After Pentecost: small miracle, big implications

Jun 6, 2017 by

by Andrew Symes, Anglican Mainstream.

A story about healing turns out to be the moment when God takes the Church outside the religious institution.

“Peter and John went to pray…” – we all know the Sunday School song, based on Acts 3:1-10. Of course no miracle, in the sense of a reversal of the laws of nature such as instantaneous healing, can be called insignificant. But while the New Testament insists that many miracles were performed by Jesus (eg Luke 7:21) and by the apostles (Acts 2:43), only a few were recorded. Of these, some are seen as theologically significant (as for example with the ‘signs’ in John), while others are vivid, demonstrating God’s power and Jesus’ compassion, life-changing for the individual who is healed and for the witnesses, but not necessarily game-changing in terms of revealing a new truth or changing the course of the narrative.

It seems at first as if this miracle occurring immediately after Pentecost in Acts 3, is in the latter category. The man himself was severely disabled from birth, unable to walk, and made his living from begging. His life changed in an encounter with the apostle Peter, who commanded him to walk in the name of Jesus; miraculously his legs were strengthened; he not only walked but jumped and danced as he praised God, and the bystanders were “filled with wonder and amazement”.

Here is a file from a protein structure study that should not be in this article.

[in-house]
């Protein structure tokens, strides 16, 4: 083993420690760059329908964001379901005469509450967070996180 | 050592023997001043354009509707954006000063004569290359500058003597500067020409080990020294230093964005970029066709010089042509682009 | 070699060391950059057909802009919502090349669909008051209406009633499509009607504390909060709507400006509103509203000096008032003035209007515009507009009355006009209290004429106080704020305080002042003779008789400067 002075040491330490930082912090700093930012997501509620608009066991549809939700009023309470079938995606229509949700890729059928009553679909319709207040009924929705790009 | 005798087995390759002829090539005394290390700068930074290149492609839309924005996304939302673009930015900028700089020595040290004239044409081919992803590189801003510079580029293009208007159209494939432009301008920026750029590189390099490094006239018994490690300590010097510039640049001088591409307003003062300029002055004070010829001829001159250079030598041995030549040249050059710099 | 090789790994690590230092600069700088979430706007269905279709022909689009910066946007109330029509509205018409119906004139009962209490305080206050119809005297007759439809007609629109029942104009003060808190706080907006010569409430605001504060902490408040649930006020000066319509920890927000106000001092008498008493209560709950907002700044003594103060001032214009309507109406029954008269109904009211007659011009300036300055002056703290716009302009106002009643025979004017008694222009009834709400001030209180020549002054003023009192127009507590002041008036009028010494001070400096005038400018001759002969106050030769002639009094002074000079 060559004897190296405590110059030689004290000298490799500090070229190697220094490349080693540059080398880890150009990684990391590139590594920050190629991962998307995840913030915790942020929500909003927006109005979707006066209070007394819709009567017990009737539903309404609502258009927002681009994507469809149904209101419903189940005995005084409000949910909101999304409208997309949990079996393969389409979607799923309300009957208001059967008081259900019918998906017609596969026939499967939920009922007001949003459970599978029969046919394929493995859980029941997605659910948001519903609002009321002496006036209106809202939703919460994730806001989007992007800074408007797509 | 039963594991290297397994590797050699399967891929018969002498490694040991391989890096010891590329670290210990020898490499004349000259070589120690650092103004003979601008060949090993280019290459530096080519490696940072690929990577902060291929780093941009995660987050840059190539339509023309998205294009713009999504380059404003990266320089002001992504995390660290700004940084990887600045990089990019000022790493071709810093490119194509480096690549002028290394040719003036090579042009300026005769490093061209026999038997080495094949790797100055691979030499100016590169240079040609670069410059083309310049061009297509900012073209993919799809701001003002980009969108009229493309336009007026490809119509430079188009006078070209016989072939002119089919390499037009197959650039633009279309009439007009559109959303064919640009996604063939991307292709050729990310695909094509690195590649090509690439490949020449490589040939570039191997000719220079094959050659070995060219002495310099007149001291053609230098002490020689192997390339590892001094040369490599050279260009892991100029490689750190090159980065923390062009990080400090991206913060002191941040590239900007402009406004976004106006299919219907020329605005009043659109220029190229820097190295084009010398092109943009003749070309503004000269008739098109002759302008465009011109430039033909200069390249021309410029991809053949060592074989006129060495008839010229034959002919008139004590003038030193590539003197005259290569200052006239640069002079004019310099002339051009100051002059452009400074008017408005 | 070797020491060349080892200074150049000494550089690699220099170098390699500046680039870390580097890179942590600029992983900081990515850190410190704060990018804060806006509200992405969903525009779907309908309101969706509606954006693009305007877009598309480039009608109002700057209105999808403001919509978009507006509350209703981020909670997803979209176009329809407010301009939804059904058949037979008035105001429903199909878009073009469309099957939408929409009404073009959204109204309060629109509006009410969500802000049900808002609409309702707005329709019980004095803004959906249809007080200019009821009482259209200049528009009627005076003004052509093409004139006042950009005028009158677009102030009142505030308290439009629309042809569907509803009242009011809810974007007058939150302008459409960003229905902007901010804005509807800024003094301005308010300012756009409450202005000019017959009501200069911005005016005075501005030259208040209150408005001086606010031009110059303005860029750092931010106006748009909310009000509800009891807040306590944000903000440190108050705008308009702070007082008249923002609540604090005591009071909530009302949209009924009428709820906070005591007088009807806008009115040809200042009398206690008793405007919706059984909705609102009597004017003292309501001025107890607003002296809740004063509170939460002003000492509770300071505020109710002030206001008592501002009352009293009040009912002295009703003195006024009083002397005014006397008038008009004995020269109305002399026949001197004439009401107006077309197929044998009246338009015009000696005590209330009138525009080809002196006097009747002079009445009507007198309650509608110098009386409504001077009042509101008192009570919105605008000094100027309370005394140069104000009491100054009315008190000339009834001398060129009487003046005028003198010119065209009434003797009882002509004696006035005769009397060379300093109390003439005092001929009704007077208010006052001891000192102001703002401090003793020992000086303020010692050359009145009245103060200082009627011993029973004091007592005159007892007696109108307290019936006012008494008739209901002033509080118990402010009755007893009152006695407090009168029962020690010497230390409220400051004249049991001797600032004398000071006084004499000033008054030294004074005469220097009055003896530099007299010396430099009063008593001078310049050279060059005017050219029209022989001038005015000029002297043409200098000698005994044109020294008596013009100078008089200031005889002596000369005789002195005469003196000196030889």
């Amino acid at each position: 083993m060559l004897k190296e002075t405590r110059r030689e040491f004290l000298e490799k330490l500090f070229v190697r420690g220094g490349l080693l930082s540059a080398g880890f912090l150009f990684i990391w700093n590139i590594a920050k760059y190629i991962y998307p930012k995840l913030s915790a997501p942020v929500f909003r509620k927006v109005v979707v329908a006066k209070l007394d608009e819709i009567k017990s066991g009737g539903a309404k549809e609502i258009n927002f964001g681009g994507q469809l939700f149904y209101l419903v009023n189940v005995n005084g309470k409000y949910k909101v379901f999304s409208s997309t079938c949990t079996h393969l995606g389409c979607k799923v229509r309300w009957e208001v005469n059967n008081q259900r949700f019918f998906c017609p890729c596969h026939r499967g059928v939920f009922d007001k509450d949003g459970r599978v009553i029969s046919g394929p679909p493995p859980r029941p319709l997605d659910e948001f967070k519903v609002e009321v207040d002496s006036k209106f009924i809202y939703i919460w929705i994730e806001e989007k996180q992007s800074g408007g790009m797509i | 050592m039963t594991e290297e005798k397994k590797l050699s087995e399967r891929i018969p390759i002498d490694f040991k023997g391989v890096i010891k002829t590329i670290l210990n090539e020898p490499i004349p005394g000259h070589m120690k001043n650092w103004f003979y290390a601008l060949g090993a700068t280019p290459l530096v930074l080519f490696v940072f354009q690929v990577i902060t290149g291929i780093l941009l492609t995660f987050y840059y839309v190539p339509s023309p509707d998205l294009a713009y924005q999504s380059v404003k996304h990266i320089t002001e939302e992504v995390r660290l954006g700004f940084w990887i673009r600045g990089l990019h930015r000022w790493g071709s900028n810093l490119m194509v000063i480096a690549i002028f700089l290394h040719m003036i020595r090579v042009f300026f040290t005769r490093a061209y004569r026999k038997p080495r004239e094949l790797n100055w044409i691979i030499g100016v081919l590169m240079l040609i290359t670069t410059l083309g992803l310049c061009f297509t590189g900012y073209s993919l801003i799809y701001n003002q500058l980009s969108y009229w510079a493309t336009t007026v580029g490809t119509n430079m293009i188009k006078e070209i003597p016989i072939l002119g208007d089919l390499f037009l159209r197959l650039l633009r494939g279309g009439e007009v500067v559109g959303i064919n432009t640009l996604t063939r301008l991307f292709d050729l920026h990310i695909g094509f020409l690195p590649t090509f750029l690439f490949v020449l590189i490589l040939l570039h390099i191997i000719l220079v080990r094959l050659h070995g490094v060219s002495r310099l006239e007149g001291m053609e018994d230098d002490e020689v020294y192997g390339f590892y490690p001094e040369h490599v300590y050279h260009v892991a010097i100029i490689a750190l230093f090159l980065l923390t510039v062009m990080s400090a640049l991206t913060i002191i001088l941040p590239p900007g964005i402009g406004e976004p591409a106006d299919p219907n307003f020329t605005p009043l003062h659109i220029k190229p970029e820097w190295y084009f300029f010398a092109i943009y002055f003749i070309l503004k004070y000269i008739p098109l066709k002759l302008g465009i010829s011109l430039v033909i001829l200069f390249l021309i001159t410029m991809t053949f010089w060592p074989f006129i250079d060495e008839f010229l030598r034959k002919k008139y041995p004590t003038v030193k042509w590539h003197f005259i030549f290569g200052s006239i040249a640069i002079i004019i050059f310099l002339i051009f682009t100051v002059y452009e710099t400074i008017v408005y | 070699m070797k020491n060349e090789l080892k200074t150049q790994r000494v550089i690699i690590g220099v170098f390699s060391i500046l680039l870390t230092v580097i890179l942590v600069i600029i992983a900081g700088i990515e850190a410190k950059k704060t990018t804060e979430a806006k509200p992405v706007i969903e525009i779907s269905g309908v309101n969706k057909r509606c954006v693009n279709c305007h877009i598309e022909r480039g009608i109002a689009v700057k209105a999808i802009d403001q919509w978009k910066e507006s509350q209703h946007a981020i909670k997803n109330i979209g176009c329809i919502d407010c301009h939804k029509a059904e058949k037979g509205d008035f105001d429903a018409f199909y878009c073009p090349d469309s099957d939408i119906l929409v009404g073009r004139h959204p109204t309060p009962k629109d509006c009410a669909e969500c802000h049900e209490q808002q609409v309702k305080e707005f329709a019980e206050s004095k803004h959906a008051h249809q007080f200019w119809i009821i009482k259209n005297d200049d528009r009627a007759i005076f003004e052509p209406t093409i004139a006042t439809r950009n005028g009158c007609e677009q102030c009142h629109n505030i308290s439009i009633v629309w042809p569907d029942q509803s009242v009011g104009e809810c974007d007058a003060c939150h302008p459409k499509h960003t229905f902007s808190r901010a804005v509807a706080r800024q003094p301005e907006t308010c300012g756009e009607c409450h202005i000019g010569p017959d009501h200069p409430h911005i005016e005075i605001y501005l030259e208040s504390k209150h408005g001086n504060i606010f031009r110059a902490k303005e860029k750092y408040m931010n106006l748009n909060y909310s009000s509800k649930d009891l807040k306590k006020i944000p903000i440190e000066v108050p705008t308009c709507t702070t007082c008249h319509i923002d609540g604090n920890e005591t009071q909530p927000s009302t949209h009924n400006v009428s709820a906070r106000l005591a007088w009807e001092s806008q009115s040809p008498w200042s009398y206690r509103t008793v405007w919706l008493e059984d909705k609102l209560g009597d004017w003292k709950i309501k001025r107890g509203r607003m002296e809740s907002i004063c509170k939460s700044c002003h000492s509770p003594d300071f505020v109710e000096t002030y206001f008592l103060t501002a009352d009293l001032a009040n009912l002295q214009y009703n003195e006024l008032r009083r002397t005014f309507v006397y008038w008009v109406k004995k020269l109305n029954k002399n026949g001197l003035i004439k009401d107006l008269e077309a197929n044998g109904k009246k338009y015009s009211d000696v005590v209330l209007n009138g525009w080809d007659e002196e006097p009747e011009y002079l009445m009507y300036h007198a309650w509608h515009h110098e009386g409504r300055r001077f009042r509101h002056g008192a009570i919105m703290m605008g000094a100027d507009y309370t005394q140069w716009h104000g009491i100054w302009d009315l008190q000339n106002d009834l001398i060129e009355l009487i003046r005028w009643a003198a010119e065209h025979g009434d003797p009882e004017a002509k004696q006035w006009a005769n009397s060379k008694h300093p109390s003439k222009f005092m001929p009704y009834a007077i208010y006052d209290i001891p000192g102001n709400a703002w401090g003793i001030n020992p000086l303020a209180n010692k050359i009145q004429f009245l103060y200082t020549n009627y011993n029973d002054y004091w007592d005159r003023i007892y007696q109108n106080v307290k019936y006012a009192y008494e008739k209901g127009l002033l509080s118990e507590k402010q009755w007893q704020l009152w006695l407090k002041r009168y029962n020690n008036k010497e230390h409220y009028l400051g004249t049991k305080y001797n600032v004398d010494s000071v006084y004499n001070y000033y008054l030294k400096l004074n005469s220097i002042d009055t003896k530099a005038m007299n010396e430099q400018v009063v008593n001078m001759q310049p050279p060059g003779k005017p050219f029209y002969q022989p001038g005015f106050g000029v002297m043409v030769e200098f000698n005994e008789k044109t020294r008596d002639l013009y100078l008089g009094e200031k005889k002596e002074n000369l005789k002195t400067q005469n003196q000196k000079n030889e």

One could stop there, give thanks to God, reflect on what the man might have felt, and then park this miracle in our minds along with the many others recorded in the Gospels and Acts. We might go further and ask: does God heal today, and if so how should we pray for healing? While these are important applications, they would be consigning this miracle to the category of ‘small’ by which I mean at the level of God’s activity in the life of individuals. To leave this biblical story at verse 10 of chapter 3 would be to ignore the context, to ignore what follows, and so miss the author’s intention that we see this miracle as a turning point in the history of the world.

Writing as someone who suffers from a long term disability, the question “can God heal me?” is very important personally, and not just theoretically. But a question like “can God bring about revival in the nation?” is surely more important in the grand scheme of things. This story answers both questions: the ‘small’, of relevance to the hurting individual, and the ‘big’, concerning the salvation of humanity.